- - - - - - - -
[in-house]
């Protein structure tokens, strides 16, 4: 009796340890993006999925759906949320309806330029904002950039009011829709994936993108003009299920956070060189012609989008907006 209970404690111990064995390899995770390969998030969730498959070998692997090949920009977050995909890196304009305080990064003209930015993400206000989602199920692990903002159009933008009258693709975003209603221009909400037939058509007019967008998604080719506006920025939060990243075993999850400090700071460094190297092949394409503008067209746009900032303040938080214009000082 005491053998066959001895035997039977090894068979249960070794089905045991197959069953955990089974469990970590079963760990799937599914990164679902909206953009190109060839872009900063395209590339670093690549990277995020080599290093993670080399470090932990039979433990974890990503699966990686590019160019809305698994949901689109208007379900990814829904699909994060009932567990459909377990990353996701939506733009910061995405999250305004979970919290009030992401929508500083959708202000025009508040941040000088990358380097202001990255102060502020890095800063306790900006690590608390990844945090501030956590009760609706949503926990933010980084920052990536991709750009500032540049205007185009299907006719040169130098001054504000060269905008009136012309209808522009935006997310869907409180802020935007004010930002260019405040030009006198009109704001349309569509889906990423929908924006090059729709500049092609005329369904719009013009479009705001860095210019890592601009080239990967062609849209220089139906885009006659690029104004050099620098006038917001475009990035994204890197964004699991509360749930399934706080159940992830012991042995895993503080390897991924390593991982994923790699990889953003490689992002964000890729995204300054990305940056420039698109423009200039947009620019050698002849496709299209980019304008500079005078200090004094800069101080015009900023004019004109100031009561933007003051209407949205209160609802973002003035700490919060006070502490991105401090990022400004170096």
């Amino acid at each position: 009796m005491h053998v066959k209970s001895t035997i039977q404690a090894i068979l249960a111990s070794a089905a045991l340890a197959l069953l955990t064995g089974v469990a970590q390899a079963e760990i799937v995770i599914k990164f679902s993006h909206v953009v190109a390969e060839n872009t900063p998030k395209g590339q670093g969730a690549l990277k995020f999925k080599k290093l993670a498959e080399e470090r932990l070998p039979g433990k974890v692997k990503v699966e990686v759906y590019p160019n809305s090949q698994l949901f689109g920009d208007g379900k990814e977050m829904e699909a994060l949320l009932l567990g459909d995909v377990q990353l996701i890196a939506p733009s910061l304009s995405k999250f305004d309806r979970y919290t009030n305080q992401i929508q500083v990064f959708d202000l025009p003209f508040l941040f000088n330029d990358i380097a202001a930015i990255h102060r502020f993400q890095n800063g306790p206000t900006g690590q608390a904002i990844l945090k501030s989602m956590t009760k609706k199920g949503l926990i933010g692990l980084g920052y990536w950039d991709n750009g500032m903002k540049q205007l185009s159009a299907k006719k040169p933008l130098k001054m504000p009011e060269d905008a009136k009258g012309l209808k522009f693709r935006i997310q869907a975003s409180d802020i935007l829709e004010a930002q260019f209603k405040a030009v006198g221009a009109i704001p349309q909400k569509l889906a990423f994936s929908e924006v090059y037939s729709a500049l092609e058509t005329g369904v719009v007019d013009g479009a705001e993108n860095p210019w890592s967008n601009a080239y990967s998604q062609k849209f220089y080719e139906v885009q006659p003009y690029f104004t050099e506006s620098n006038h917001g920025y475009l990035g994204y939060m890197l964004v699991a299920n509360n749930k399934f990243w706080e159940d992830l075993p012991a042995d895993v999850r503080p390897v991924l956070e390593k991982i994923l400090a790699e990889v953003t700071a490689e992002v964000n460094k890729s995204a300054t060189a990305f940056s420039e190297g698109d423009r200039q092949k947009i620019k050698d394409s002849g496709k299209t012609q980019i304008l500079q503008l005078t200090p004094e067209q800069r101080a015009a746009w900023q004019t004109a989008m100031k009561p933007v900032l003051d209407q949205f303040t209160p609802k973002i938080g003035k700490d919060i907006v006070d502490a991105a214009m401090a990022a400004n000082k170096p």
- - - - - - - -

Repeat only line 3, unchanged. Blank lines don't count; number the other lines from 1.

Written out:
């Amino acid at each position: 009796m005491h053998v066959k209970s001895t035997i039977q404690a090894i068979l249960a111990s070794a089905a045991l340890a197959l069953l955990t064995g089974v469990a970590q390899a079963e760990i799937v995770i599914k990164f679902s993006h909206v953009v190109a390969e060839n872009t900063p998030k395209g590339q670093g969730a690549l990277k995020f999925k080599k290093l993670a498959e080399e470090r932990l070998p039979g433990k974890v692997k990503v699966e990686v759906y590019p160019n809305s090949q698994l949901f689109g920009d208007g379900k990814e977050m829904e699909a994060l949320l009932l567990g459909d995909v377990q990353l996701i890196a939506p733009s910061l304009s995405k999250f305004d309806r979970y919290t009030n305080q992401i929508q500083v990064f959708d202000l025009p003209f508040l941040f000088n330029d990358i380097a202001a930015i990255h102060r502020f993400q890095n800063g306790p206000t900006g690590q608390a904002i990844l945090k501030s989602m956590t009760k609706k199920g949503l926990i933010g692990l980084g920052y990536w950039d991709n750009g500032m903002k540049q205007l185009s159009a299907k006719k040169p933008l130098k001054m504000p009011e060269d905008a009136k009258g012309l209808k522009f693709r935006i997310q869907a975003s409180d802020i935007l829709e004010a930002q260019f209603k405040a030009v006198g221009a009109i704001p349309q909400k569509l889906a990423f994936s929908e924006v090059y037939s729709a500049l092609e058509t005329g369904v719009v007019d013009g479009a705001e993108n860095p210019w890592s967008n601009a080239y990967s998604q062609k849209f220089y080719e139906v885009q006659p003009y690029f104004t050099e506006s620098n006038h917001g920025y475009l990035g994204y939060m890197l964004v699991a299920n509360n749930k399934f990243w706080e159940d992830l075993p012991a042995d895993v999850r503080p390897v991924l956070e390593k991982i994923l400090a790699e990889v953003t700071a490689e992002v964000n460094k890729s995204a300054t060189a990305f940056s420039e190297g698109d423009r200039q092949k947009i620019k050698d394409s002849g496709k299209t012609q980019i304008l500079q503008l005078t200090p004094e067209q800069r101080a015009a746009w900023q004019t004109a989008m100031k009561p933007v900032l003051d209407q949205f303040t209160p609802k973002i938080g003035k700490d919060i907006v006070d502490a991105a214009m401090a990022a400004n000082k170096p």